Posts Tagged ‘tradition’

Sabbath

August 20, 2016

In the name of God – Creator, Redeemer, Sustainer.  Amen.

I arrived in Nova Scotia about the time Sunday shopping laws were changed.

I promise you, I had nothing to do with that.

And as a result, I’ve been involved in my share of conversations about Sabbath keeping.  Sports, shopping, you name it – a good many things seem to have encroached on the ‘holiness’ of our Sabbaths in recent years.  It is easy to blame others – the government – society – or (especially) those who can’t, don’t, or won’t consider devotion to God as important as all the other things they do, but the community of faith has much to answer for as well.  Not that we are always able to change government policy, but our approach to Sabbath keeping has had an influence on the general attitude toward faith, toward the church, and toward God.  And, of course, this is revealed in this morning’s lessons as a problem as old as faith – as old as time.

The message that Isaiah delivers on God’s behalf is bleak; the people have distorted worship; abused Shabbat; and they wonder why God seems not to notice their prayers…

“Call my people to account for their transgressions…” – and so it begins; a description of what worship and devotion has become.  Fasting that leads to wrangling and strife; sackcloth and ashes worn for effect – outward displays of penitence, rituals that do not lead the penitent to any kind of transformation, and the Lord poses the troubling, rhetorical question, ‘Is THIS the fast I choose…?’  Through the prophet, God calls the people to recognize the state of the world, and to react!  The vision may be God’s vision, but is seems that we have a part to play in bringing that vision to reality; loose the bonds of the oppressed (the fetters of injustice, says one translation); “share your food with the hungry, take the homeless poor into your housethen [and only then] will your light break forth…”; then, if you call, “the Lord will answer.”

Our reading, from the middle of chapter 58, describes the shape of the world in which God’s people take note of such things.  Their needs will be met, they will recover their strength, they will find God’s favour and blessing.  The people are desperate for such hope.  Remember, Isaiah addresses a people in complete disarray, making their way back from generations of exile; their traditions are in tatters, their institutions, corrupt; their hope of a glorious return has not been realized, and the solution is to ‘honour the Sabbath day and keep it holy…’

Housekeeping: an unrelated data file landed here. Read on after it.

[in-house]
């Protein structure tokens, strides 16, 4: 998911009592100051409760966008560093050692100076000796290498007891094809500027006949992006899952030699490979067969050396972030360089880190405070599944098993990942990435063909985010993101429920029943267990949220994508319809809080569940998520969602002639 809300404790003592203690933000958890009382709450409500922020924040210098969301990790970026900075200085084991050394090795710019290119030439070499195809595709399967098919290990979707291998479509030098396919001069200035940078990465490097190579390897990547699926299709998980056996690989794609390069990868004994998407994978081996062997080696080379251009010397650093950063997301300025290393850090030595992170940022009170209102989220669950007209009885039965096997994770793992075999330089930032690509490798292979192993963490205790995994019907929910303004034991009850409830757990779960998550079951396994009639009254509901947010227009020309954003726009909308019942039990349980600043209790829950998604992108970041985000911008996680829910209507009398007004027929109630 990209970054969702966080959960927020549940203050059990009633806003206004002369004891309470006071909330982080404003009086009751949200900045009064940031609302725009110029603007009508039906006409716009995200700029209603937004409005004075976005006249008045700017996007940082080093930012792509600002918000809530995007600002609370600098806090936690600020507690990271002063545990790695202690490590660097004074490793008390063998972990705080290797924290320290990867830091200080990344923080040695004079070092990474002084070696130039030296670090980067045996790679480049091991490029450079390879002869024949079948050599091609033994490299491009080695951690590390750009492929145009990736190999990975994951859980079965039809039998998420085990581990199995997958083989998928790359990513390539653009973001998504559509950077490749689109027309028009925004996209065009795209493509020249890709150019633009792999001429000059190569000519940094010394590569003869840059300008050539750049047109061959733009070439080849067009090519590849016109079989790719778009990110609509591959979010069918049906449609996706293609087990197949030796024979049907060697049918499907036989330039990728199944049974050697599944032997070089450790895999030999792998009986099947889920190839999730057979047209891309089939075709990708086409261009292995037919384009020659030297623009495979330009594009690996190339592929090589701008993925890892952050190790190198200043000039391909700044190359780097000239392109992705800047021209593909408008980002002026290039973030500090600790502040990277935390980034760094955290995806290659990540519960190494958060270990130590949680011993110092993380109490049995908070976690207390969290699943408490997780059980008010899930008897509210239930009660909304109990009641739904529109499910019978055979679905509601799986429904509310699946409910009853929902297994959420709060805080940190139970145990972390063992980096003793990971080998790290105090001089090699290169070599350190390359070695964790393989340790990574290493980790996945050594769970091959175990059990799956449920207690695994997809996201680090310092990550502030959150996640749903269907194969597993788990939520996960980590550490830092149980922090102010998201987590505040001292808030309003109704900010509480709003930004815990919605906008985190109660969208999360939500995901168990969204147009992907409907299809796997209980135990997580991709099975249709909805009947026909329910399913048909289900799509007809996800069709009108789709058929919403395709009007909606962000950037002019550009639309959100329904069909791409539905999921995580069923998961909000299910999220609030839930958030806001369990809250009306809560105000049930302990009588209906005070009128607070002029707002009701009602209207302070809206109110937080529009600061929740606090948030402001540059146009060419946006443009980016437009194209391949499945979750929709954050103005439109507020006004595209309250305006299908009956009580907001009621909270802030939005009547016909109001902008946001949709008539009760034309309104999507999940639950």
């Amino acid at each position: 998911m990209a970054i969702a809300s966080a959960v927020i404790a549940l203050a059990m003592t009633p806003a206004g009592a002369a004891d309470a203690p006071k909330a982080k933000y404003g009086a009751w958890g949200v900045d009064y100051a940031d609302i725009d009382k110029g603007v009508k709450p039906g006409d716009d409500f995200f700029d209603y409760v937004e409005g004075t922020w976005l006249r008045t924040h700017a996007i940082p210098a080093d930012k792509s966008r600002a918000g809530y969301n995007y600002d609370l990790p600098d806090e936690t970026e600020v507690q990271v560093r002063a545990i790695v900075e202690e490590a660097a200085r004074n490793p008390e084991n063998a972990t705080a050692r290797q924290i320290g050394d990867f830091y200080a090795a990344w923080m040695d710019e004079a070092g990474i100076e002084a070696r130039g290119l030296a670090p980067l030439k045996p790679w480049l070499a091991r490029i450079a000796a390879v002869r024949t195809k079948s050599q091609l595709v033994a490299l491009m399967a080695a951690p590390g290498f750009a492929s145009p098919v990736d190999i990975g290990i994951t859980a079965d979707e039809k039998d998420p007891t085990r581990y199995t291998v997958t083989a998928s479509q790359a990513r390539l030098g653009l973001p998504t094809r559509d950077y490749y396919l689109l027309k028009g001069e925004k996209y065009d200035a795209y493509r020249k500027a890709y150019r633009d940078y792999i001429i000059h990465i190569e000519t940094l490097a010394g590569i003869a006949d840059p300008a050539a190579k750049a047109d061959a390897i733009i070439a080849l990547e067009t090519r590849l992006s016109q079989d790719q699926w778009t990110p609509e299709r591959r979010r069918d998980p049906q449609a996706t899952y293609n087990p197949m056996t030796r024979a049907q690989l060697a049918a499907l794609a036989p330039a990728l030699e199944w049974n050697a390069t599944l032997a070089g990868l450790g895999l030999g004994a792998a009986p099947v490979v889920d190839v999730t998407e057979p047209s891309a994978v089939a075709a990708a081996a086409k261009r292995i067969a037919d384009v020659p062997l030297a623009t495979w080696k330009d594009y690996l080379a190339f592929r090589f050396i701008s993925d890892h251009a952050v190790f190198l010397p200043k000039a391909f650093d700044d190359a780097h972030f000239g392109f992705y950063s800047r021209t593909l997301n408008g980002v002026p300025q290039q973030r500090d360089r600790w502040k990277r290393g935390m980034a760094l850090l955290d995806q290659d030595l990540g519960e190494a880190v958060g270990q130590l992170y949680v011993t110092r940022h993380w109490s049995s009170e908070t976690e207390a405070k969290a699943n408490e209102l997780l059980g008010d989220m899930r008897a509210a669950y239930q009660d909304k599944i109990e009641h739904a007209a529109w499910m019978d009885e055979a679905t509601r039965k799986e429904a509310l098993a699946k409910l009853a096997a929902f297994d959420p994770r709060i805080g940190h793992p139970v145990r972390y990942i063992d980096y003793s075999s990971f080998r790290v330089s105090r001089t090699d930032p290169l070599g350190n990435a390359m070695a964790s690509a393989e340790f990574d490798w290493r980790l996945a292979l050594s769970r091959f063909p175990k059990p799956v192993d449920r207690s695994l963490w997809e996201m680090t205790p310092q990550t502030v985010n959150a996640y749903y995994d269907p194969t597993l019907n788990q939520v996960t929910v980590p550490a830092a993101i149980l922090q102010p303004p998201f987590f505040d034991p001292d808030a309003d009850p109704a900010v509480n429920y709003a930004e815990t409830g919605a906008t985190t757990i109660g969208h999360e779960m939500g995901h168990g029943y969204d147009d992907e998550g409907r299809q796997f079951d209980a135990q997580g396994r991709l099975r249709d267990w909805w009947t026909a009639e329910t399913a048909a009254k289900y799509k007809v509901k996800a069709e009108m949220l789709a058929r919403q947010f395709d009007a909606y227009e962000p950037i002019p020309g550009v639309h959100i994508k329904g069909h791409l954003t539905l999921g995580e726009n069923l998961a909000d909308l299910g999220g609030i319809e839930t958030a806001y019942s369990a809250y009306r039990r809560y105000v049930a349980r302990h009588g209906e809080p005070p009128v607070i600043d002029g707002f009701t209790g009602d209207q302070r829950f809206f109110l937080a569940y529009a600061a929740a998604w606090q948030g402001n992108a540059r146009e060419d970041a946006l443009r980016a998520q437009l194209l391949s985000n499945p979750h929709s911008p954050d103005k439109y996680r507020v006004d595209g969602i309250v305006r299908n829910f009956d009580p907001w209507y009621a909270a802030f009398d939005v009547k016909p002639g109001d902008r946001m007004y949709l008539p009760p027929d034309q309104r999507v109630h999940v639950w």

All this talk of “Sabbath” in Scripture should not be ignored.

And throughout the land in congregations like these, dozens of you will say “I told you so!”  Shut down the stores, forgo all entertainment, cancel the NFL (no great loss in my opinion…).  Enforce the law and all will be well.  But it’s not that simple, is it.

The problem was never with ‘keeping the Sabbath’, the problem is how Sabbath is kept – then and now, the difference is crucial.

Some of you have told me of Sunday habits “back in the day” – Sunday School (for everyone) and church too, sometimes twice!  Preparation services before communion, not to mention catechism classes for those ready to join the church, and suppers and pageants and many active ‘church related’ groups; ; explorers, CGIT, PYPS – Life revolved around the activities and programs offered by the church throughout the week. But on Sunday, once worship was done, the desire to ‘honour the Sabbath and KEEP it holy’ continued to the close of the day – which meant, for some, no games, no radio, perhaps some hymns in the parlour, and family suppers – but the sabbath, outside of worship, was defined (in some of your memories), by what could NOT be done – all designed to ‘honour God’ – all in the name of ‘Tradition!”  Perhaps there was good sense in a day of rest when the work week was so full and so often perilous; and there is virtue in quiet, reflective meditation (and not just on ‘The Sabbath’), but inactivity in the name of the law – stopping for the sake of tradition and rule-keeping is not the same as Sabbath.  Listen to what the Lord would say through the prophet:

“…if you call the sabbath a delight, and the holy day of the Lord honourable; if you honour it, not going your own ways, serving your own interests or pursuing your own affairs; then you shall take delight in the Lord…” (Isaiah 58: 13-14 -NRSV)

If you call the Sabbath a delight – imagine, a day devoted to joy – imagine a day that saw hurts healed, and wrongs righted; a day that fed us body, mind and soul – not a day of restriction, but a day of open-armed, open hearted, celebration – would that not transform both the church and the society served by the church?

Jesus had his own ‘Sabbath-keeping’ issues; eating rather than fasting (and too often, eating with the wrong people!); healing when he should have taught (or listened) – and his nerve; teaching that “the Sabbath was made for humans, and not humans for the Sabbath.”  Small wonder he voices frustration from the midst of Luke’s gospel this morning.